I tried to run 100 yards at the gym yesterday, and the pain was excruciating. Here's what I have done about it. Called my physical therapist twenty times to confirm again and again that they have no openings. Sit around and do nothing but eat pie. Pull my knees to my chest to stretch. Do child's pose, which is surprisingly tough and not relaxing when your low back is tweaked, a thousand times.

Sit in a chair and bend forward to stretch.


Ice it. Heat it. Sauna it. Have tiny children walk on it (just my upper back because kids are unpredictable with their back walking). Make my husband give me 100 back rubs. Ask for chiropractor recommendations but not call yet, still hoping that the PT miraculously opens up.

Then yesterday I made a discovery. As I was hopping up the stairs at the gym to make a depressing attempt at running, I realized that stair climbing didn't hurt my back, mainly because I could stay completely upright while doing it. Anything with a slight lean (like running!) killed. So I decided to run stairs for 30 minutes. It was actually kind of fun, and my calves are definitely feeling it today.

In addition to that running, I did some bridges (modified of course), followed by stretching.


And planks, followed by stretching.


What I definitely didn't do was this.




Or this.


Because who wants to wear a speedo when their low back is out?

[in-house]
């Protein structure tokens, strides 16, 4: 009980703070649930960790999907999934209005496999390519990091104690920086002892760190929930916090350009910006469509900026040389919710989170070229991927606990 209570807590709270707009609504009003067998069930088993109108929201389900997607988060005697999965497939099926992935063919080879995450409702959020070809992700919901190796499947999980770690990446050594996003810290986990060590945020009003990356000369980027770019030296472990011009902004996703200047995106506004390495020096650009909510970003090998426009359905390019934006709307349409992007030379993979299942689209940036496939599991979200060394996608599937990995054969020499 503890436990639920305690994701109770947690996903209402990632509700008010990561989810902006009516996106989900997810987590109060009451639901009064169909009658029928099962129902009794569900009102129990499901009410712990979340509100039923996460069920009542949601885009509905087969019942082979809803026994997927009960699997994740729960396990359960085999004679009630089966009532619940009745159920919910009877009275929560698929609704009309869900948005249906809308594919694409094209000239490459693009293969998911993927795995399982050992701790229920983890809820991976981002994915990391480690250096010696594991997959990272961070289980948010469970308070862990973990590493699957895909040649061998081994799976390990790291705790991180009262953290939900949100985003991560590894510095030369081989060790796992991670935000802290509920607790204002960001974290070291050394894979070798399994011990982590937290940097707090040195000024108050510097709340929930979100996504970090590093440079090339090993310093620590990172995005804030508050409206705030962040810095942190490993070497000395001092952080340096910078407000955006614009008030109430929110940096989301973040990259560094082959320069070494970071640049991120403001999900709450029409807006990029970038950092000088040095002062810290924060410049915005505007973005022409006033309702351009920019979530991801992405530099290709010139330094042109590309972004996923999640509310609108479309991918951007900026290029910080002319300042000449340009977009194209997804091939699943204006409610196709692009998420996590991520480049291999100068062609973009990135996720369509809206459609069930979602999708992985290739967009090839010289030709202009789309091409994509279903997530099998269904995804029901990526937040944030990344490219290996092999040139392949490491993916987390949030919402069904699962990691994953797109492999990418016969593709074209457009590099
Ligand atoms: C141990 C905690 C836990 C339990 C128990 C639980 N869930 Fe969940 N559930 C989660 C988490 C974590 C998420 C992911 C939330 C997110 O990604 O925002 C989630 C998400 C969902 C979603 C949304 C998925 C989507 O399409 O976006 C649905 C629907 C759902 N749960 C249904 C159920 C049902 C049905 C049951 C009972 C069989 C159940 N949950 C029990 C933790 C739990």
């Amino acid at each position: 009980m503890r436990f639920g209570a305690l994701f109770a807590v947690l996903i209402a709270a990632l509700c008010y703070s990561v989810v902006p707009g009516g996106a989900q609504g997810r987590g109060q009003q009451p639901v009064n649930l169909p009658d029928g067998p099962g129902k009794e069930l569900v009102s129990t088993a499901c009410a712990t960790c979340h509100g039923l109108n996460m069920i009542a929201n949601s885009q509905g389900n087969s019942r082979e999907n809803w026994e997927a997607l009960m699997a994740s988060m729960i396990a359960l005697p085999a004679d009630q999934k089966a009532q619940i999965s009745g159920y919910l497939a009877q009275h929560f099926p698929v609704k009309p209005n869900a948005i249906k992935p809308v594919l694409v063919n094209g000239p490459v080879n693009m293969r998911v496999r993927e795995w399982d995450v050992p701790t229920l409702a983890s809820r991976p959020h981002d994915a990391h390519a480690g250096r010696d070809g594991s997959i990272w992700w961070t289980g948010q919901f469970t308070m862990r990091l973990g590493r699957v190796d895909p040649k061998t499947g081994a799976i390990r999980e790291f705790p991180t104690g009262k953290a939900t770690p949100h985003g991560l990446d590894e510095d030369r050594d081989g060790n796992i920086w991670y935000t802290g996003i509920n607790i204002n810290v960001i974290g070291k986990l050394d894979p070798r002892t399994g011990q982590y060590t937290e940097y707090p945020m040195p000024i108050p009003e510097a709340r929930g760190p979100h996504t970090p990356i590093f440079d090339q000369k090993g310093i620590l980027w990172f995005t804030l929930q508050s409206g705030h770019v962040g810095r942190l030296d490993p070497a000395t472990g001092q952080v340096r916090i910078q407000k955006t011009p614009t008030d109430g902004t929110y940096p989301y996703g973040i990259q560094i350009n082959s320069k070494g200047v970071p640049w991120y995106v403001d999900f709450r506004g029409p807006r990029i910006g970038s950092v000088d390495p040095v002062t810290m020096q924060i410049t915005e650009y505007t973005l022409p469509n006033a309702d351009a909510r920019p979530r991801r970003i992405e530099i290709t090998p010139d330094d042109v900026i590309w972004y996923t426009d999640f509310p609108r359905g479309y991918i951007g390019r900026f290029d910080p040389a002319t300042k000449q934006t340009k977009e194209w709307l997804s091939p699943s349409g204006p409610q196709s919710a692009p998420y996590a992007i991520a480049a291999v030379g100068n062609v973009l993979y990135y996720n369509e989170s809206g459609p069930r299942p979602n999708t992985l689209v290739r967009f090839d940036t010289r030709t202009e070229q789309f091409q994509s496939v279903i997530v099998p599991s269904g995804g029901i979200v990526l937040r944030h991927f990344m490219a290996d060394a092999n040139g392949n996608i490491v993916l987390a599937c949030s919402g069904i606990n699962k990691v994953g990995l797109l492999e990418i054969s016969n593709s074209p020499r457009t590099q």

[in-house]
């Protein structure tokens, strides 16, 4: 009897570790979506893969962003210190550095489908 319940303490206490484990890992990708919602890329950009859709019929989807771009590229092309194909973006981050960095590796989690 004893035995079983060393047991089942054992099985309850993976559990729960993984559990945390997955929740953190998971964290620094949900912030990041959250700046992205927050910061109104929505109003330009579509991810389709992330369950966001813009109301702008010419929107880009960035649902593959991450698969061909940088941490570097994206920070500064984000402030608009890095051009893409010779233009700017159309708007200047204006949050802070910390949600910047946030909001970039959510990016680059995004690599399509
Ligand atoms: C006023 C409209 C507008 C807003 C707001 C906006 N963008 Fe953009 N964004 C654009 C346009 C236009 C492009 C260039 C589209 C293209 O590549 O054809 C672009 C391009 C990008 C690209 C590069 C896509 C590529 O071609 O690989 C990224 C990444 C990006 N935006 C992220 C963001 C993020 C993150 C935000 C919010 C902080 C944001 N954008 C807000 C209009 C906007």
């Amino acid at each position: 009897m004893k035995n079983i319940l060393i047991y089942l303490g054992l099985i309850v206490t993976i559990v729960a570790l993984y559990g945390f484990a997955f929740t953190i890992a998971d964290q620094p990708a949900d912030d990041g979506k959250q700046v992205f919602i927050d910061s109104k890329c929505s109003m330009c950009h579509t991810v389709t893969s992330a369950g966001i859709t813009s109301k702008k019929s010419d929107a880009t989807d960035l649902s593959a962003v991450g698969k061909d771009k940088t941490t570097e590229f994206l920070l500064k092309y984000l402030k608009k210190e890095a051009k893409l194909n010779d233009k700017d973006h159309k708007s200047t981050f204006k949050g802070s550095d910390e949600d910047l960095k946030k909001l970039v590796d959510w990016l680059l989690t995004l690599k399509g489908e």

Have you ever had back issues that interfere with running? This is a first for me, but my husband is quite experienced in the back-pain department. I think it had to do with growing up on a farm and picking up cows with one hand, or something factual like that. But really, he's had back troubles since around age 14.

Do you know any good lower back stretches? Please share! I need your ideas.

What's the hardest yoga pose you've ever pulled off? Or what yoga pose is just the hardest to you? In general, even without back pain, I can barely do anything that requires bending forward while doing a v-sit on the ground. Or while doing any sitting on the ground.

December 27, 2012

Ho, ho, here's what Santa brought and a Runnerbox winner

That's my best attempt at Longest Blog Post Title Ever. Cha-ching.

So of course, no Christmas season is complete in runnerd blog land without a recap of running gear that you either eagerly begged for or bought for yourself.

My first gift, a 50-oz. running Camelbak, I won by purchasing it for my family's dirty santa game.

I picked this one because it was the lightest version they offered. It only has one tiny pocket that could probably fit your phone, a GU, your ID and some cash. Not super spacious, but I didn't want to be weighed down by anything but water.